Saturday, 13 July 2013

Edgar Allan Poe

I'm working my way through a number of ghost stories so that when I begin the September term I have a few choice examples to use in my lessons. The pictured book of Edgar Allan Poe's works is full of stories with the most fabulous titles. Von Kempelen and his Discovery, Mesmeric Revelation, The Devil in the Belfry, The Premature Burial, The Masque of the Red Death, The Oblong Box, The Purloined Letter and The Black Cat being a few.

Yesterday I read The Fall of the House of Usher. The story was bursting with Gothic creepiness and I must say that I enjoyed the pomp and drama of it. It seems to me that Poe has gathered ornate and elaborate words and used them to construct fittingly fancy sentences. The sheer wordiness of the story made me think it would be an interesting task to write the story, sentence by sentence, in a modern and stark style to see if its essence could be retained.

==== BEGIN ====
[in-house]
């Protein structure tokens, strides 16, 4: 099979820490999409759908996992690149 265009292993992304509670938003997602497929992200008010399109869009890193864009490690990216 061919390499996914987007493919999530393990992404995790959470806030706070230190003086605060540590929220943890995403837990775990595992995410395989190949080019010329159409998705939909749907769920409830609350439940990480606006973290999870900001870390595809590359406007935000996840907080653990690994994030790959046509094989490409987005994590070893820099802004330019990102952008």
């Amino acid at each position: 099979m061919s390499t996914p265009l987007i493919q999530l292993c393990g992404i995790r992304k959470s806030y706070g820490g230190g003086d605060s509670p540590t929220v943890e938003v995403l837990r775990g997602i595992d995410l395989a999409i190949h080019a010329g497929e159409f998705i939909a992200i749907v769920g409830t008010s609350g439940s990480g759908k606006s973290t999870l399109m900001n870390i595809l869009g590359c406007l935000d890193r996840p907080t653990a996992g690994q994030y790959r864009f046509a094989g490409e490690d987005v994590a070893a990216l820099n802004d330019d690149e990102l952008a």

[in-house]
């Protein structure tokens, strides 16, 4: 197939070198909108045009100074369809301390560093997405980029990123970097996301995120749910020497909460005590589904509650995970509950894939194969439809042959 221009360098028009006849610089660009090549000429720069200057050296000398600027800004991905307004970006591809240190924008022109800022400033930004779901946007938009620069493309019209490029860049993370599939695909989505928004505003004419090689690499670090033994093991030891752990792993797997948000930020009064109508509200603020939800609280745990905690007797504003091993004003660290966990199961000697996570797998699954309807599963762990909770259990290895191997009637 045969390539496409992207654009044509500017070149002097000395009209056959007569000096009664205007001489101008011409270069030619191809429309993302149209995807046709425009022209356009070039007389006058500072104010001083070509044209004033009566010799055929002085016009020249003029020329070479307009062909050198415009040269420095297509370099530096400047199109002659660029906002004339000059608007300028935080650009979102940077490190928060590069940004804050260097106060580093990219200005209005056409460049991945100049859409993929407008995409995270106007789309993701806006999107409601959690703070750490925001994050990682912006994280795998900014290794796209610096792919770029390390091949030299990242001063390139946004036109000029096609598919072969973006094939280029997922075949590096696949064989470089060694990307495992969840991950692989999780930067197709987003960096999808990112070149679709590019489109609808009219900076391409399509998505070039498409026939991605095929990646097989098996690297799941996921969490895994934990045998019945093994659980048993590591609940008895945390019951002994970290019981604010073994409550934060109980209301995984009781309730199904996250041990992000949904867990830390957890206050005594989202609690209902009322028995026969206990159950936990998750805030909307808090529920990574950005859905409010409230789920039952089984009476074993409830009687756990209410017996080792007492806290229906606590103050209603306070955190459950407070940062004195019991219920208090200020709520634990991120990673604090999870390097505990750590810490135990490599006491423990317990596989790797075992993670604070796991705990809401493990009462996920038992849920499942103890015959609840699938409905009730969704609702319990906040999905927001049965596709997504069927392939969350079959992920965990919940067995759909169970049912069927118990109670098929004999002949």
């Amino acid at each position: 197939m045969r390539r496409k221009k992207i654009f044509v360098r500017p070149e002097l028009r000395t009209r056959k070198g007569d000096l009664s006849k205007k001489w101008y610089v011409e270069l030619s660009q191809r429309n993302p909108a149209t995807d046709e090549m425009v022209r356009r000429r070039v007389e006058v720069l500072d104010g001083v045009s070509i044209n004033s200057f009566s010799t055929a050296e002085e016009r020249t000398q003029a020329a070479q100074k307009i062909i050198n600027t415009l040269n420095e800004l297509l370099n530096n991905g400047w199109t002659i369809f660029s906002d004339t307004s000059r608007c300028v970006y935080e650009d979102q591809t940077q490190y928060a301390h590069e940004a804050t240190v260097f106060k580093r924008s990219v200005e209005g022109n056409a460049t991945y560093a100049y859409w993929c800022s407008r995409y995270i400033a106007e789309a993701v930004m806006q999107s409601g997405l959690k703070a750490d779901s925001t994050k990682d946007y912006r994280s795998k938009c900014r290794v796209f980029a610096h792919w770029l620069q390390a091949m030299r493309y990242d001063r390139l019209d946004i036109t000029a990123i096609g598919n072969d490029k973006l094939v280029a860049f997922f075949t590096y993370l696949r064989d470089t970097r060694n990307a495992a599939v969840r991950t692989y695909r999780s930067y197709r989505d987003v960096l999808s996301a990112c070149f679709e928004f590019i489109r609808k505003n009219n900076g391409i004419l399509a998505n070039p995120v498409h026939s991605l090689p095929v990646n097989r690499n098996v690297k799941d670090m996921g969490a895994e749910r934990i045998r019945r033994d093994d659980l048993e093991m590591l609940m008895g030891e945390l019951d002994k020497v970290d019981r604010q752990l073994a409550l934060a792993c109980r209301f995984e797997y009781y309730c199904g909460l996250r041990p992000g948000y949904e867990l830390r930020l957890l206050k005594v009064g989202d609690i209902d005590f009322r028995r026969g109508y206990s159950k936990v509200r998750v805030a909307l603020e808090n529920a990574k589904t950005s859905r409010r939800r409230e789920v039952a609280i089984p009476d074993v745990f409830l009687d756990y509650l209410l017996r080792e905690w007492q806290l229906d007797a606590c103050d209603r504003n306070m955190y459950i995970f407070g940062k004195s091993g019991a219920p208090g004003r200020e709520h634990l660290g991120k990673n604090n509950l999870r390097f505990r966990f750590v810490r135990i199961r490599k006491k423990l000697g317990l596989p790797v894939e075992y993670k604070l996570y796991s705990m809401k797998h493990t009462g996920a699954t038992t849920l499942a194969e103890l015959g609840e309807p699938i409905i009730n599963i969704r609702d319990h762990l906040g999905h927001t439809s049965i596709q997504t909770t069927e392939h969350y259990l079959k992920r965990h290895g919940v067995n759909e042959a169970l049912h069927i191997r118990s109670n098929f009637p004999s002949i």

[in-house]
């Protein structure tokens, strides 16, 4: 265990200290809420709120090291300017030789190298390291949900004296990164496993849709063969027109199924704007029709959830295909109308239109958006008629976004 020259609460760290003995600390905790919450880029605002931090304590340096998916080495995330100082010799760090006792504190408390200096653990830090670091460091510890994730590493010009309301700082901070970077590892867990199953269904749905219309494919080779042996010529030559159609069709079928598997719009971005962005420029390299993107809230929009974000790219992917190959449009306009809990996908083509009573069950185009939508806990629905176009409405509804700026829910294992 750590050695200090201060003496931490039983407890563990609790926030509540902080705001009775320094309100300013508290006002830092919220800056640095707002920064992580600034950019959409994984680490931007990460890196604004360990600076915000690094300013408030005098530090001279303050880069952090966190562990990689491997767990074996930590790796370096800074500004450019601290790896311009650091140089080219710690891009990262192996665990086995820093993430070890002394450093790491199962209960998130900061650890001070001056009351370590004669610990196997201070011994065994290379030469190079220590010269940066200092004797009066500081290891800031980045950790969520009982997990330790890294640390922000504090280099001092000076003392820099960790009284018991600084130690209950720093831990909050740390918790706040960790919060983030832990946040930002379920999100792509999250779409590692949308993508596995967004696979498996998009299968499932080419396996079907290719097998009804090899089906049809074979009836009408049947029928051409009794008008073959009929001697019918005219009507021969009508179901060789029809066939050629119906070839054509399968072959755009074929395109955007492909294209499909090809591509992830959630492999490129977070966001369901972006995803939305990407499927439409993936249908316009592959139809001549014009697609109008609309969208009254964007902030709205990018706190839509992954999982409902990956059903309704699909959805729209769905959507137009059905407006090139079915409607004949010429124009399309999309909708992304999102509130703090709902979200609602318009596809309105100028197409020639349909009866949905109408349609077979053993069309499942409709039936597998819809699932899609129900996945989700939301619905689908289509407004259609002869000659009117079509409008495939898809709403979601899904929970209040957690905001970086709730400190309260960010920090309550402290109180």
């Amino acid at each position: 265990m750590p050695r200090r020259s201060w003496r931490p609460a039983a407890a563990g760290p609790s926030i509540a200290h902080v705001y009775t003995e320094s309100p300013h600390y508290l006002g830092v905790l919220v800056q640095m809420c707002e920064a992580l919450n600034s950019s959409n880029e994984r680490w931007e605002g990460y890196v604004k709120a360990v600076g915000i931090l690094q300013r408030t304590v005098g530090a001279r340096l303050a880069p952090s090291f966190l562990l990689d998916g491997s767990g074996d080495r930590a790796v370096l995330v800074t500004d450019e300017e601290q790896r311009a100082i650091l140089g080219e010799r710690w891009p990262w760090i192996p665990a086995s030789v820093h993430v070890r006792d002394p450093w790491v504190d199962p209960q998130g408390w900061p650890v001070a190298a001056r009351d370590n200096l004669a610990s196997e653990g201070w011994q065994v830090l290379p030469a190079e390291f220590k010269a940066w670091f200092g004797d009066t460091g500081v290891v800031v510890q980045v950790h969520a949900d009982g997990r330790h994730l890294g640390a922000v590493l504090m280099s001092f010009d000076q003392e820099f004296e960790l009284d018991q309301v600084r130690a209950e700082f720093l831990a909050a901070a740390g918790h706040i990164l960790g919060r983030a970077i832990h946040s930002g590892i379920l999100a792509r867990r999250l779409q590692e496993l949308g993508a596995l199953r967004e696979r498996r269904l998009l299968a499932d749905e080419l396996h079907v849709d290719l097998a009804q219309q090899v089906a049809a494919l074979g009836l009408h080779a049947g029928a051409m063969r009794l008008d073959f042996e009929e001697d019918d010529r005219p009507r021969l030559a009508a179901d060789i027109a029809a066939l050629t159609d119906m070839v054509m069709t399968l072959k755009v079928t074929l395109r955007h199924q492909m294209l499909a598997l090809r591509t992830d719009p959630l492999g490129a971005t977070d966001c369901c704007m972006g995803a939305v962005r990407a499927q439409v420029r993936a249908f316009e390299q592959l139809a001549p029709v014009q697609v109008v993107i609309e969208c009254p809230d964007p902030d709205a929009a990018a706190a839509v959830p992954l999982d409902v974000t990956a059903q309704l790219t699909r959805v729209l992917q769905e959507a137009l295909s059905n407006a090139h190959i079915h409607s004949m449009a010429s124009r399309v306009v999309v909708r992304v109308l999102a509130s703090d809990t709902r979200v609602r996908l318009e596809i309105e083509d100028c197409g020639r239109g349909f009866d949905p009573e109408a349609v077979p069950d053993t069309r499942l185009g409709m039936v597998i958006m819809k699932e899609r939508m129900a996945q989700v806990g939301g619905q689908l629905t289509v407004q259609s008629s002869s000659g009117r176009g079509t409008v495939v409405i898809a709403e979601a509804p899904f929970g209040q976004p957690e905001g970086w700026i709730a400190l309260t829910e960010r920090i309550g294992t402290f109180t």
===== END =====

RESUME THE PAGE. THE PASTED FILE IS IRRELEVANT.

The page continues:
Poe uses every device to create mood. In The Fall of the House of Usher there is a story within the story, a poem, a smattering of Latin words and references to writers of merit with interesting names. At the heart of the story is a human fear that has troubled people since the beginning of time (read it and see)

Some of the words used are wonderful. I might try to slip them into my own writing, or a conversation. 

Could you do the same with the following?

Feeble gleams of encrimsoned light  (my favourite)

Try reading Poe and leave a comment about what you think of his work.

Thursday, 11 July 2013

Deadly Sins and Heavenly Virtues

How many times have you read stories or watched films in which the seven deadly sins are at the heart of the plot? Lots I imagine, when you come to think of it, as sin leads to all kinds of conflicts and that's what creates the drama necessary for a story to be interesting. 

Lust, gluttony, greed, sloth, wrath, envy and pride, when extreme, might be considered as character flaws and flawed characters are possibly the most engaging to read about and create.

Are you aware of the seven heavenly virtues?


It is said that observation of the above protects us from temptation. (Temptation being the source of so many good stories from the Garden of Eden onward)

Could you write about them?

Maybe a poem or a performance piece - a series of monologues or one act plays.

Can you see how they too, when you interpret them, could be the source of conflict?